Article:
Take a look at this statement from Better Courts for Missouri's James Harris about today's announcement that a constitutional amendment scrapping the Missouri Non-Partisan Court Plan was approved for circulation:
to have lobbyists from the Missouri Association of Trial Attorneys block
the effort. It is a fact that MATA, its board of governors, and its
executive officers contributed over $3.1 million to politicians in the last
election cycle, 86% of which went to Democrats who by and large opposed
judicial selection reform. MATA clearly wants to retain power over the
current process – if this isn’t a pay to play scheme, I don’t know
what is,” said James Harris. He continued, “When a fringe legal group
like MATA spends more than $3.1 million to oppose reform, they clearly have
an overwhelming financial interest in maintaining the advantage they have
under the current process. That should alarm all Missourians.
Missouri’s Supreme Court has agreed to hear oral arguments in Klotz v.
St. Anthony’s, a challenge to our state’s tort reform laws – just
another example of why reforms are needed more than ever.”
The most notable thing about this quote is about what it doesn't mention. And that's any negative criticism of Secretary of State Robin Carnahan.
Why is that important? Because groups pushing hot-button ballot items have in recent years sued Carnahan after getting a ballot summary that deemed to be unfavorable. That process usually drains time - and money - away from getting ballot signatures. Moreover, there's generally a difficult legal standard to overcome to reverse a ballot summary.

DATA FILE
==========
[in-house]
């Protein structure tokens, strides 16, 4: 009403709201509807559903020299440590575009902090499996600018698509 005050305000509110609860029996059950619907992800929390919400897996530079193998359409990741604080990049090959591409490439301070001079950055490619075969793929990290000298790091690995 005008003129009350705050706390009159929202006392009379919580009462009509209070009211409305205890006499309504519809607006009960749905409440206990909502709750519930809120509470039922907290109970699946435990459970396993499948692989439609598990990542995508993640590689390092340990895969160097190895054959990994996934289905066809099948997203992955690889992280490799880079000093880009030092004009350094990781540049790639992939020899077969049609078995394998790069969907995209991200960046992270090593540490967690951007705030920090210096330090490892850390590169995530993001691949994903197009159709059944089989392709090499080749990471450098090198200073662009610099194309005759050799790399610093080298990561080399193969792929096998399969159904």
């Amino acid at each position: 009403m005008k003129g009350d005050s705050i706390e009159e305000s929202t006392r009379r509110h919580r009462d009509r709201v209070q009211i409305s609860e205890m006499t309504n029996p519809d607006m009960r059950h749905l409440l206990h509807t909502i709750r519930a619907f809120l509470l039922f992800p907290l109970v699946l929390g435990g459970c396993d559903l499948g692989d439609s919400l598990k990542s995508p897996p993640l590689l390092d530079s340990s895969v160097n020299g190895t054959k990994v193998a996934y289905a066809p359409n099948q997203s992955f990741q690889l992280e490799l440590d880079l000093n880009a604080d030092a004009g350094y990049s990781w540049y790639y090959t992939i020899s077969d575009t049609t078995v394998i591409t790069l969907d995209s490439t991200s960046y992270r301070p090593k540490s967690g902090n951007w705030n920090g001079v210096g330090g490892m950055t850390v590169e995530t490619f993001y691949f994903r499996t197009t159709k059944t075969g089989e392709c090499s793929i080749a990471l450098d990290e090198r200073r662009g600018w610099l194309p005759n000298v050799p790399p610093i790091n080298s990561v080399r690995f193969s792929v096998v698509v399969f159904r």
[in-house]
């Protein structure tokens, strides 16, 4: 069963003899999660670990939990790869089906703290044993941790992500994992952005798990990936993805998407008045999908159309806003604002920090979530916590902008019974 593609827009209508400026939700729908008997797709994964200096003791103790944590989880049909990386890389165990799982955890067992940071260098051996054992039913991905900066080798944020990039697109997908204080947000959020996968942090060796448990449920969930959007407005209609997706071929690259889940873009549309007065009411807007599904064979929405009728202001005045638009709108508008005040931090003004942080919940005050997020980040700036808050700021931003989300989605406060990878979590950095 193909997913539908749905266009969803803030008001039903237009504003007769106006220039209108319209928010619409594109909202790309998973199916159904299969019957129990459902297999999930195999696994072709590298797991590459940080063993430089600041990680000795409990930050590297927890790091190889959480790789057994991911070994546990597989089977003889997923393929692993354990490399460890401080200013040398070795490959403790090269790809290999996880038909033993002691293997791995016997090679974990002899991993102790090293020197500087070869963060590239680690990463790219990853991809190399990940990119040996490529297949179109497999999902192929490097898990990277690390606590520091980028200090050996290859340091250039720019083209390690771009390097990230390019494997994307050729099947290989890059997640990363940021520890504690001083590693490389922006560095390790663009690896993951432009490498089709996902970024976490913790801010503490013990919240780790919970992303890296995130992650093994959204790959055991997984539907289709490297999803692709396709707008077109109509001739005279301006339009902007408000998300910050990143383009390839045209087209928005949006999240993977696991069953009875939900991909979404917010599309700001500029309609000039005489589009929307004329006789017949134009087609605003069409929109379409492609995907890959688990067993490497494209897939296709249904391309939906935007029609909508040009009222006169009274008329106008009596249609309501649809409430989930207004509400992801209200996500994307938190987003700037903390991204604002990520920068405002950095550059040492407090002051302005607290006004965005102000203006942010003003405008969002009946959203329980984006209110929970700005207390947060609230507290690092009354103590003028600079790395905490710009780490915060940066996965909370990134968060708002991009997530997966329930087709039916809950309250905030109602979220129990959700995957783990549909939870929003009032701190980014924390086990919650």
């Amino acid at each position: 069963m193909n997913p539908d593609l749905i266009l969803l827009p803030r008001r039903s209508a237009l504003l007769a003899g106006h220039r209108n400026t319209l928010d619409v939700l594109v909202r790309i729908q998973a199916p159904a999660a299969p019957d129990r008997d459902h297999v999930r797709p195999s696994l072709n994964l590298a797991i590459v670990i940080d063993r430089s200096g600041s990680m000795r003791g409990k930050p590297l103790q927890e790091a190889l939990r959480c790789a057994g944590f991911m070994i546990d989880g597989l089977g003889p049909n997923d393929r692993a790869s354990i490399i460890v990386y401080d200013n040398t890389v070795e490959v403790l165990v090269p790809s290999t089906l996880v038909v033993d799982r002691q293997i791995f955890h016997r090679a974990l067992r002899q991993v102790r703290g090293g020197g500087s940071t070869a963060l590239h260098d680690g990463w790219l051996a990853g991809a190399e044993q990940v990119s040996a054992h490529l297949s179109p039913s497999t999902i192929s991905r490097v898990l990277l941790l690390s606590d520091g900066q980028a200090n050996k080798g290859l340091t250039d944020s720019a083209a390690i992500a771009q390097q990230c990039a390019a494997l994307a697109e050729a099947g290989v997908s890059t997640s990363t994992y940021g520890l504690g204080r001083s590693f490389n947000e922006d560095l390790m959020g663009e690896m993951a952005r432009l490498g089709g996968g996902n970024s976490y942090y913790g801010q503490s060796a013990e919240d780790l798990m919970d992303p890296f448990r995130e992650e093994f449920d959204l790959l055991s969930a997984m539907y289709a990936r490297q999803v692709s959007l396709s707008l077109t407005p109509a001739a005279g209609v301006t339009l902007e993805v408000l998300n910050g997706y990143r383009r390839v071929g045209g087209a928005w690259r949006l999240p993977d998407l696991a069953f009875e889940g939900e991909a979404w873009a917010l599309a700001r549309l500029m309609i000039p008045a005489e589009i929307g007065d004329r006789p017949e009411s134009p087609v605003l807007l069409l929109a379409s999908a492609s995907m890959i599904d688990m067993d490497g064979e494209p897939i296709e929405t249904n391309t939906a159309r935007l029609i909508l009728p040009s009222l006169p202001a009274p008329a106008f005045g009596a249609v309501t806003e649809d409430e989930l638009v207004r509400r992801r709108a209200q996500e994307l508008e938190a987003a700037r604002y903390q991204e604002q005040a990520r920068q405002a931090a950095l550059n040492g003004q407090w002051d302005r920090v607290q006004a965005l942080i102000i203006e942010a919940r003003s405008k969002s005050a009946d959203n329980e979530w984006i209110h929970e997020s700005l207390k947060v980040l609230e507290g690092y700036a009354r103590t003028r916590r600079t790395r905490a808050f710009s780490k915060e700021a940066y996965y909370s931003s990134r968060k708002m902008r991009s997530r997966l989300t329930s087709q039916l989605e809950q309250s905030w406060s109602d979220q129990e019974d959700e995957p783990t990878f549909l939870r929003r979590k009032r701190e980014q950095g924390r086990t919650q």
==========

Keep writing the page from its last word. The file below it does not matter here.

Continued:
In this case, it may be that those who want to scrap the current court plan may avoid that legal fight. In a telephone interview, Harris - who is a prominent Republican political consultant - said his group was "pleased" with the ballot summary language.
"We're pleased with the ballot wording and the secretary of state's office," Harris said.
Harris did say that he would not be surprised if proponents of the current Missouri Plan filed a lawsuit over the ballot summary language. He said that signatures could still be gathered for the proposed amendment, but they would be worthless if a judge decides to alter any wording.
If Harris' group gathers enough signatures and the constitutional amendment is approved for the ballot, expect a titanic fight next fall. Legal groups such as the Missouri Bar Association are adamantly opposed to altering the current plan that selects some of the state's judges. But those who want to replace it with a model that looks more like the federal system could also be well-funded and well-organized.